TESTED BY MICHAEL MOLENDA
Another gorgeous instrument from the recent Greg Bennett redesign of the Samick line, the Torino TR3 is a luxed-up, yet thoroughly working-class version of the classic Gibson SG. Bennett’s re-engineered models focus on the marriage of expensive looks, affordable prices, easy playability, and versatile sounds, and with its striking photo-finished top, fast neck, and Duncan-Designed pickups, the Korean-made Torino definitely honors the designer’s mission. But the Torino also displays a few flaws that put it out of the league of its Editors’ Pick Award winning sibling, the Royale RL3.
Construction When viewed from an audience-to-stage perspective, the Torino looks like one hellaciously upper-class instrument. The combination of the arched top, “high-tech” quilted-maple pattern, and original sunburst finish is extremely sexy. But, unlike the flawless workmanship of the Royale, the Torino trips up a bit under close scrutiny. The binding betrays some subtle inconsistencies (especially at the set neck, where the top view shows paint between the body and neck bindings, and the bottom bindings are joined right together), and the jumbo frets exhibit file marks. In addition, the tone control had a wobbly radius because the knob was fitted imprecisely onto its shaft. Only one glitch affected performance, however, and that was the pickup selector’s tendency to mute the sound whenever the switch was clicked between the neck and middle positions. In all other areas—from hardware integrity to control-cavity shielding—the Torino’s quality was top drawer.
Playability The Torino plays like a dream. Well, perhaps guitar reviewers use that phrase more often than they should, but this guitar really does make you feel like angels are guiding your hands and fingers. The design itself is slightly neck-heavy, but, beyond that, the Torino fits comfortably into your body whether you’re sitting or standing, and the controls are well positioned for quick adjustments. The wide, flat neck lets you dig aggressively into chords and riffs, but it almost seems to disappear when you rev-up for solos—nothing gets in your way as you’re flying up and down the neck. In fact, the Torino’s effortless playability is its strongest attribute. If you always find some design element that compromises your riffing on other models, you should see if the Torino can finally free your fingers to translate all those ripping lines bouncing around inside your head.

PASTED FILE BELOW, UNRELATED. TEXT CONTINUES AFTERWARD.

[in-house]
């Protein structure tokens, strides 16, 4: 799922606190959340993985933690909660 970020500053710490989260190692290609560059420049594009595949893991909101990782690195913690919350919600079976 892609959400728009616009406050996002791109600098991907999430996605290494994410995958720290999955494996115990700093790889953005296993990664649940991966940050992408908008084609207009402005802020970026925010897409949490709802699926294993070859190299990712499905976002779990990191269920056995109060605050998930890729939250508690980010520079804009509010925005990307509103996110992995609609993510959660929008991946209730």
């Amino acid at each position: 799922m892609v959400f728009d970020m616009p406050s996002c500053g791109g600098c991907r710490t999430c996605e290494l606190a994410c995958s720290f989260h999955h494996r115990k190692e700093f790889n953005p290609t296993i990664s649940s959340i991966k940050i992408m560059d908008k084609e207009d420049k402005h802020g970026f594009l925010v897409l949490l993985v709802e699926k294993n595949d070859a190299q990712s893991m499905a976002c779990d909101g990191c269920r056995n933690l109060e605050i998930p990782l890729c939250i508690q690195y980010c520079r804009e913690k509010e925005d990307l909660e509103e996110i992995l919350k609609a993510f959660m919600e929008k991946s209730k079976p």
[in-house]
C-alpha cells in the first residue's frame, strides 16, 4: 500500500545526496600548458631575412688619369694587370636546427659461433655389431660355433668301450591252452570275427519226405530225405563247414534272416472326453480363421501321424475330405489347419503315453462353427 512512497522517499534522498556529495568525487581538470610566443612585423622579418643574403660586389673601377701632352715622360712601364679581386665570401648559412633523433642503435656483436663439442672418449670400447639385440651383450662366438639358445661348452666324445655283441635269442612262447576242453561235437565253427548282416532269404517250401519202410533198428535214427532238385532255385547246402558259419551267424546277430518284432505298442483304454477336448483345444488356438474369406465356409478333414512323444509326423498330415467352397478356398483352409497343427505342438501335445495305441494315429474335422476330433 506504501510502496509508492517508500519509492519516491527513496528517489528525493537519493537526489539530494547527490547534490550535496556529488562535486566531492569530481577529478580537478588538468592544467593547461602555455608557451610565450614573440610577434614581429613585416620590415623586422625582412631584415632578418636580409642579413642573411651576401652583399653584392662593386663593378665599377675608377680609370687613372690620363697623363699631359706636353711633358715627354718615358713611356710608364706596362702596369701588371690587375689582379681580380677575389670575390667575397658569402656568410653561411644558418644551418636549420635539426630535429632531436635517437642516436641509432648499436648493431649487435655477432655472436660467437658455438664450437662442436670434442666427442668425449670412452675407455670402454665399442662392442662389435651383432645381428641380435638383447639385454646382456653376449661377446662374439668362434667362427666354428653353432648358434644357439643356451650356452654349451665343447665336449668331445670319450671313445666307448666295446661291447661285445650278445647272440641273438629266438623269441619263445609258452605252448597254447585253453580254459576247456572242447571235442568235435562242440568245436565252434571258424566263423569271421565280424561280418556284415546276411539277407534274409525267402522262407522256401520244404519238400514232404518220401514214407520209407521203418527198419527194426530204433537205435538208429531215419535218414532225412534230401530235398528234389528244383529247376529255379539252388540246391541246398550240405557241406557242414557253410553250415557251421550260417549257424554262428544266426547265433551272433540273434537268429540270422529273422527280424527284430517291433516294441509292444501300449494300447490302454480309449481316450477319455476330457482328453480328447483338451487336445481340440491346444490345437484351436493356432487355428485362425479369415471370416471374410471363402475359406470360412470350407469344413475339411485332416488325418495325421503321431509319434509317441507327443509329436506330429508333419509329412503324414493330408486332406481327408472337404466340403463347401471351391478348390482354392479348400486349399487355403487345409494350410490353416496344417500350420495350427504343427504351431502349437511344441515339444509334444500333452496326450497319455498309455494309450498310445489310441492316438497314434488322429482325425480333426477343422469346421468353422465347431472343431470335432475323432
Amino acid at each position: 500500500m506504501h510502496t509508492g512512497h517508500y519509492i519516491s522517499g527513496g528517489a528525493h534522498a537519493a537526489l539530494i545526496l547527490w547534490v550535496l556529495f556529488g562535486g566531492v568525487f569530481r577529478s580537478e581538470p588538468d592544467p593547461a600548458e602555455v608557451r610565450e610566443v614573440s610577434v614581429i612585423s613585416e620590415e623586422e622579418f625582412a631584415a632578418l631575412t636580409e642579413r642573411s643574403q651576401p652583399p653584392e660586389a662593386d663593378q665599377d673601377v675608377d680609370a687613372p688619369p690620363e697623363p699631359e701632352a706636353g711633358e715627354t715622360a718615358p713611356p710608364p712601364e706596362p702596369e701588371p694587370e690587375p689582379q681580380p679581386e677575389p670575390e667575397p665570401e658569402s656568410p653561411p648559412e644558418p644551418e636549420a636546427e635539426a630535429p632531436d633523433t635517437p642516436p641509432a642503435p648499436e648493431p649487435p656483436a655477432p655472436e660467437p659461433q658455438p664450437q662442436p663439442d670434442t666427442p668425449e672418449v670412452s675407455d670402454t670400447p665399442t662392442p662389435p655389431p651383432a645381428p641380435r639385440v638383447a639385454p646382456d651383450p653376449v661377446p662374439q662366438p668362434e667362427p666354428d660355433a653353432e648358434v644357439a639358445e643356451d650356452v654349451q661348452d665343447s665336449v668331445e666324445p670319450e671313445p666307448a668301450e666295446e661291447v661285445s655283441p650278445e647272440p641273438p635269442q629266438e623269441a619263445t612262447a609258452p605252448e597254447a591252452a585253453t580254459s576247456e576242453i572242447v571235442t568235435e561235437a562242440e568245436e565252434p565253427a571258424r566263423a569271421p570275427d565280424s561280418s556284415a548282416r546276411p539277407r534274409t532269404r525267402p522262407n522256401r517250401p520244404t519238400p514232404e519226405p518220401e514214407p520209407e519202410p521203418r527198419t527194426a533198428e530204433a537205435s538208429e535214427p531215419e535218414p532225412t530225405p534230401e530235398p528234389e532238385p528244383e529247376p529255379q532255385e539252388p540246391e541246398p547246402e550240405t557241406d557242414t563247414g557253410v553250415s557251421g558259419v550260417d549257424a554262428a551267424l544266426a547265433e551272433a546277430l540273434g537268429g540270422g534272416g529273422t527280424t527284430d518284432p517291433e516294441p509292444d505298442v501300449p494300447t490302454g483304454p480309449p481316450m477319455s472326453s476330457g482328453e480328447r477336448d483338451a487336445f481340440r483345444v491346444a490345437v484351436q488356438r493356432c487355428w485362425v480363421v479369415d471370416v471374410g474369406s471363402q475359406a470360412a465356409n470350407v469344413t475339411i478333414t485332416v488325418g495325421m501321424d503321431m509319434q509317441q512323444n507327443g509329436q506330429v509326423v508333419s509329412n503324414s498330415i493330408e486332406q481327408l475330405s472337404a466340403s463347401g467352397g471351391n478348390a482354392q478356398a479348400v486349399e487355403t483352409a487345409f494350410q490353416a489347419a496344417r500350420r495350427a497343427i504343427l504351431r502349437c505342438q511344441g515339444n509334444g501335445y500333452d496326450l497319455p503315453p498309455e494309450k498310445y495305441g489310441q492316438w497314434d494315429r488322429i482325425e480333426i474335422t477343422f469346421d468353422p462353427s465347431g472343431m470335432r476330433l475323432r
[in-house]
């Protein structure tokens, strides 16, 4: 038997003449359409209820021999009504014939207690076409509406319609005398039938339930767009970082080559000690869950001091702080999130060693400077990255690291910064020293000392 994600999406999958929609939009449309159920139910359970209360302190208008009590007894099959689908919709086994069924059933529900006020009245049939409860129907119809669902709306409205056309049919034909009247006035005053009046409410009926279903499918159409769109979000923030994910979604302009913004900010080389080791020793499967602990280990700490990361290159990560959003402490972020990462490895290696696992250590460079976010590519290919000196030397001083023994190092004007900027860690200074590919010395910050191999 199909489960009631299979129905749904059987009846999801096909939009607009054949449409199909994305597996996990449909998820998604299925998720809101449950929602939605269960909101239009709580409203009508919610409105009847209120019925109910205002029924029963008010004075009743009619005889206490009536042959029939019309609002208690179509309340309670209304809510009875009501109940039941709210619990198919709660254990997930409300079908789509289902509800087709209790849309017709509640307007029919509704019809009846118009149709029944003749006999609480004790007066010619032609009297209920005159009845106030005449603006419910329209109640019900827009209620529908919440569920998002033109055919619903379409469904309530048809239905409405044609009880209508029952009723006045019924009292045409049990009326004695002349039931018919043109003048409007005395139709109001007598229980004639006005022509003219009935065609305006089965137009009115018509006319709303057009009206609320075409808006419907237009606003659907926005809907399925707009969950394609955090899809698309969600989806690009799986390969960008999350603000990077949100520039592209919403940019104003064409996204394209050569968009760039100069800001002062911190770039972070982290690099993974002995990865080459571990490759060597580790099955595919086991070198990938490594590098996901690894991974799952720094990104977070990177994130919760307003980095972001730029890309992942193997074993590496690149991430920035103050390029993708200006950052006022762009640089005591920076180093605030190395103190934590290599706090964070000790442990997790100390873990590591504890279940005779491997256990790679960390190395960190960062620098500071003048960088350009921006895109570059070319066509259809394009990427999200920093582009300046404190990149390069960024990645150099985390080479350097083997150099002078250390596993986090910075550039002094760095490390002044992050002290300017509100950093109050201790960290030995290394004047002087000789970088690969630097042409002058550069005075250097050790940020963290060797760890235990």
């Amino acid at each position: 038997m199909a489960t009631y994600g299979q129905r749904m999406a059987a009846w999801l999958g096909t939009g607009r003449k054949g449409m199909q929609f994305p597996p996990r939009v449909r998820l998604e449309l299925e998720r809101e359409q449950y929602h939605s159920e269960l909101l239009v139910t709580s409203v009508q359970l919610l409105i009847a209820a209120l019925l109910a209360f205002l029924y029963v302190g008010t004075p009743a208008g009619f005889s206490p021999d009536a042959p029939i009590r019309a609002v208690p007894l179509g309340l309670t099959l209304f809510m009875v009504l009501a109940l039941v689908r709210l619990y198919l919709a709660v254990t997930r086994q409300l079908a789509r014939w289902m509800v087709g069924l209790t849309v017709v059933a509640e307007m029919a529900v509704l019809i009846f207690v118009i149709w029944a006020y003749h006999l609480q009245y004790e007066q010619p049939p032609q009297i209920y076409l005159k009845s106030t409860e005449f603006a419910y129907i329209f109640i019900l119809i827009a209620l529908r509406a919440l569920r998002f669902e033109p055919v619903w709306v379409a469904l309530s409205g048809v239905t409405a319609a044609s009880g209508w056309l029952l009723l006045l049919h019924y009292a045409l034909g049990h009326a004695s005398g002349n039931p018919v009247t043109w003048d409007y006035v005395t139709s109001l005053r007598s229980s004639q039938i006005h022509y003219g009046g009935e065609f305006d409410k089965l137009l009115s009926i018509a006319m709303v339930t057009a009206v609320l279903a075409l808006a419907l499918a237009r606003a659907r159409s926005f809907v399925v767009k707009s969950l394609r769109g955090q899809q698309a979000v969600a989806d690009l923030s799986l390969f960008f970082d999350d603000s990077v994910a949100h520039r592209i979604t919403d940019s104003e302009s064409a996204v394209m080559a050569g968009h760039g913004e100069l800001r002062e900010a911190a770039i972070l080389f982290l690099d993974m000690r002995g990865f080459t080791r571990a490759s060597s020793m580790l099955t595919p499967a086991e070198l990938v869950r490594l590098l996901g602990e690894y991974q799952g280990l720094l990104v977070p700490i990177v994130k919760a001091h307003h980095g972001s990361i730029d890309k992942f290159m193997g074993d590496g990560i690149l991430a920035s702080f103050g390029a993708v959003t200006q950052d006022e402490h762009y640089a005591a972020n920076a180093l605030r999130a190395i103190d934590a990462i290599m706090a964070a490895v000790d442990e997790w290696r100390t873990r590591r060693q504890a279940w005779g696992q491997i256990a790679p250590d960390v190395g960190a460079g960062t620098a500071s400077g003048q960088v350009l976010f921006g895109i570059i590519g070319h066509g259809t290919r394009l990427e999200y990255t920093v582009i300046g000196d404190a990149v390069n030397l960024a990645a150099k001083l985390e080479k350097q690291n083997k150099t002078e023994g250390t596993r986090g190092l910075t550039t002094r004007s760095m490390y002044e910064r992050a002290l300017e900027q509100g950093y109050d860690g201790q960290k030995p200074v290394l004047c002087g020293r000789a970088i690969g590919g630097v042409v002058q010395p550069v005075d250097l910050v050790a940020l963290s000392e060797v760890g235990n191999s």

Tone To audition the Torino’s sounds, I plugged it into a Vox AC15, a Marshall JCM 900 combo, a Fender Twin, and a Mesa/Boogie Rectifier Recording preamp. Overall, the Torino elicits a chunky warmth that favors articulate low-midrange frequencies over ring and chime. Because of this characteristic, I found the Torino’s clean sounds to be functional, but somewhat lacking in personality. String-to-string articulation is very good, but I missed the presence of open and airy highs, and the high mids were a tad cranky—they punched through adequately, but they didn’t punch and shimmer.
With the distortion cranked up, the Torino produced some brilliant classic-rock and blues tones. These sounds were still on the meaty side, but the harmonic coloration added just enough sizzle to allow ringing chords, spanking riffs, and vocal-like sustain on bends. A cool aspect of the Torino’s inherent sustain (meaning when its sustain characteristics are not enhanced by compression or over-hyped gain stages) is that the guitar coughs up a nice yowl on the initial attack, lets the note soar for a bit, and then the note decays very quickly and smoothly. Here, the Torino’s amped-up tone definitely mirrors its acoustic (unplugged) quality, and this trait led me to experiment with multiple bends within melodic phrases. (Hey, whatever it takes to fuel a little bit of inspiration, right?)
The tone control pretty much gives it up between the 0 and 5 settings, which doesn’t allow enough of a range for wah-like effects or drastic tonal tweaks. However, you can darken the sound enough for added chunk or wooly, old-school jazz tones. The Torino’s dynamic range is above average. The Duncan-Designed humbuckers deliver enough oomph to drive most amps into overdrive by simply setting up clean and dirty ranges with your guitar volume, and the pickups also capture finger and plectrum attacks accurately.
Verdict This is a very good (albeit ever- so-slightly workmanship-challenged) guitar that plays brilliantly, looks smashing, and sounds marvelous for rock and blues. I don’t believe the Torino’s tones are diverse enough to emulate traditional modern metal, jazz, country, or punk sounds, but that’s only a problem if you need to cover a number of different musical styles per set. It is a wonderful partner if you’re one of those people who digs crafting unique timbres. The Torino doesn’t start out sounding like other guitars, and where you take it from there is only limited by your imagination.
Special thanks to Mark Watson for additional testing and feedback.
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